• Act Against AIDS (AAA) – Act Against AIDS is a five-year national campaign launched by the Centers for Disease Control and Prevention (CDC) and the White House to combat complacency about HIV and AIDS in the United States. Launched in 2009, Act Against AIDS focuses on raising awareness among all Americans and reducing the risk of infection among the hardest-hit populations – gay and bisexual men, African Americans, Latinos, and other communities at increased risk.
  • YRBS-LAUSD 2013 – This is the link to the LAUSD AIDS Prevention Unit ‘s link to the recent YRBS LAUSD both middle school and high school.  Some fascinating data here for LAUSD.
  • The Food and Drug Administration (FDA) has come out with a great new program to fight smoking by teens – THE REAL COST. They have some great print materials AND some super PSA type spots on their site and also on YouTube. THIS is realllllllly great stuff! You will have no problem coming up with teaching ideas. Now for an FDA similar site for marijuana and heroin.
  • Affordable Care Act – Affordable Care Act Ensures Women Receive Preventive Services at No Additional Cost.Read the full News Release here.
  • – is a teens-only website where teens can come to learn about issues that matter to them. The site is fully manager by hosts who make sure that the content and discussions are appropriate. T2X.ME is YOUR place to connect with other teens around what matters to you. Talk about the things you care about, share your thoughts and find ways to take action to help yourself and your community. You want to know how to take care of yourself, from the little things to the big. Your body, your health, your life are yours and yours alone, and this site is a guide for making the most of what you’ve got.
  • CDC – School Health Education Resources (SHER) – This site is full of health teaching lesson plans and ideas on all sorts of health related topics.
  • 2014 National Health Information Calendar – This calendar has all of the nationally recognized health related days. Such as: World Aids Day, Great American Smokeout and even National Foot Health Week.
  • Healthy Youth – Student Health and Academic Achievement A great report from the CDC linking student health and academic achievement. Useful information for accreditation reports and importance of health education. LATEST YOUTH RISK BEHAVIOR SURVEY (YRBS) FOUND HERE.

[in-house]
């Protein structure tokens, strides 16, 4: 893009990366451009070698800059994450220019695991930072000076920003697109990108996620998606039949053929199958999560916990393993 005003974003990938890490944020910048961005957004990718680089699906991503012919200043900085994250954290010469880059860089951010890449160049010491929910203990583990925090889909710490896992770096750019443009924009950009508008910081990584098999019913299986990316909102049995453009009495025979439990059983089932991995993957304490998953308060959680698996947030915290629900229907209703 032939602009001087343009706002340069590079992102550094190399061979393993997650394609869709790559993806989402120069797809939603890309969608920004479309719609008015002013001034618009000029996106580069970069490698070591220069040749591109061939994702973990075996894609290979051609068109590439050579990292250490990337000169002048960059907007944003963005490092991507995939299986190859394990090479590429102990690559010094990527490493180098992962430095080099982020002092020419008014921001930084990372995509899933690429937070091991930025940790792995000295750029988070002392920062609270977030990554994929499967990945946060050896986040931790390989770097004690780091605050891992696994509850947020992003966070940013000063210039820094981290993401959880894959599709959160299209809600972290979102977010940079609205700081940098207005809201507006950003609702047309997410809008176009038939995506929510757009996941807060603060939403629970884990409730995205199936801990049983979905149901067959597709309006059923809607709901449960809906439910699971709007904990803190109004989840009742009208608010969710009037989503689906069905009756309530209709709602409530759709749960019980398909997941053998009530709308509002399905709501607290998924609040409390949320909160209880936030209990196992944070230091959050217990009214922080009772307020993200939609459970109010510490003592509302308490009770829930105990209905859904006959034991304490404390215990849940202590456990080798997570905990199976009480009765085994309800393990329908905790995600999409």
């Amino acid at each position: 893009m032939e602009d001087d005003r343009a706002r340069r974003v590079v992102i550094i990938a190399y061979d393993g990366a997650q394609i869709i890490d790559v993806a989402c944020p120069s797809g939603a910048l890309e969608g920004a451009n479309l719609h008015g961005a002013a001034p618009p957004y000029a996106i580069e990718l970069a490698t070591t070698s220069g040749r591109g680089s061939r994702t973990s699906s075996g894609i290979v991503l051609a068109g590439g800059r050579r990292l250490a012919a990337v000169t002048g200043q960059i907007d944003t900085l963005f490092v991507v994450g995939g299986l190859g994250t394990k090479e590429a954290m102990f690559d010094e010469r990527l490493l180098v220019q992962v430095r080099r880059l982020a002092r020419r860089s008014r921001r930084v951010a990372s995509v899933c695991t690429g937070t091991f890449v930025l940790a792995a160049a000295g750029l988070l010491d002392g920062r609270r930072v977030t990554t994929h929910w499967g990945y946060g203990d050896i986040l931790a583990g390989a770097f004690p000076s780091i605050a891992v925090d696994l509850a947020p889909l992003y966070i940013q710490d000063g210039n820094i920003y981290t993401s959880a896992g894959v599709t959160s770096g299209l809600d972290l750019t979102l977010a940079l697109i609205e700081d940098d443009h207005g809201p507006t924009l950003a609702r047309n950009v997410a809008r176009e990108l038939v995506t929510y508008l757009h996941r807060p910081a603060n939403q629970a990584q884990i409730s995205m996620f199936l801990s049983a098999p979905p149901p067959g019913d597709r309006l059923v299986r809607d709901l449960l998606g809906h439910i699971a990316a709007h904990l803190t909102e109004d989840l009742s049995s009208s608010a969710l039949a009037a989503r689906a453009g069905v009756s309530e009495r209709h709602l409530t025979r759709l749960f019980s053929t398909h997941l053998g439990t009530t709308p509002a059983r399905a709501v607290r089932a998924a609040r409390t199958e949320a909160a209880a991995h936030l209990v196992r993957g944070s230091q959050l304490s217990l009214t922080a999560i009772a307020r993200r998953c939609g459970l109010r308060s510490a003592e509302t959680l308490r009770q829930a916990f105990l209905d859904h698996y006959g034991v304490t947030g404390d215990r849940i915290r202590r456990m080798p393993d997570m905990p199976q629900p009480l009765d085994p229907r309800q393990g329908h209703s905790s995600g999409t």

• California HealthyKids Resource Center has all sorts of materials that teachers can borrow (check your local district policie s regarding use). Be sure to request “Buzz in a Bottle” (#8357-10) to review.
  • HealthyPeople 2020 has come out with a new sectio n on Adolescent Health. Useful information for accreditation reports and importance of health education
  • It’s ALL ONE Curriculum from the Population Council has lots of ideas health teachers might consider incorporating into their curriculum AFTER checking with you local district policies.
  • is another great source of health lessons K-12. There is a license fee, so do the school-wide license and save money.
  • Health Ed Lesson Plans Health Education Teaching Techniques from the American Association for Health Education. Many well planned lessons.
  • PHIL (Public Health Image Library) The CDC has a great resource for you in PHIL. You will find lots of FREE images that pertain to health that YOU can use with your classroom teaching. Save them on YOUR site as “my pictures” or something clever.
  • WHAT ONE HIGH SCHOOL HEALTH TEACHER DOES… I currently teach four health education classes, primarily to freshman, a leadership course (SPIRIT) and one course at Pierce Community College.On the site students and parents/families can find high school daily agendas including homework information (especially helpful for absent students and parents/families who want to make sure homework is being done), how to contact me (email is my preferred method of communication), information on our service learning requirement including places students can volunteer, book lists (fiction and non-fiction), links to additional health information, my wish list (for the classroom and more), and tips for how parents/families can best help their struggling student.The site is completely free to me (weebly) and users do not have to register.  Students are not required to use the website for any reason.  And there is a disclaimer on the homepage.  My student TA, Alex Sandoval, completely designed the website for me and updated it daily.Please email me with any questions or comments :)
  • CASHE member Dr. Beverly Bradly has written a great article discussion the realtionahip of health education and student academic achievment which can be accessed at
  • The Friends of Project 10, website has lots of answers that may come up in class pertaining to GLTBQ issues. Gail Rolf (CASHE co-founder) says they will be posting information about recent court rulings. They have an entire section of resources for educations (teachers, administrators, etc.).
  • Lambda Legal has quite a legal resource site featuring state by state status for individual states. There are four categories they report on: laws about bullying; laws about parenting; laws about work place; and laws about relationships such as Prop 8.
  • National Youth HIV & AIDS Awareness Day (NYHAAD): National Youth HIV & AIDS Awareness Day is a day to educate the public about the impact of HIV and AIDS on young people as well as highlight the amazing work young people are doing across the country to fight the HIV & AIDS epidemic. Click here to learn more.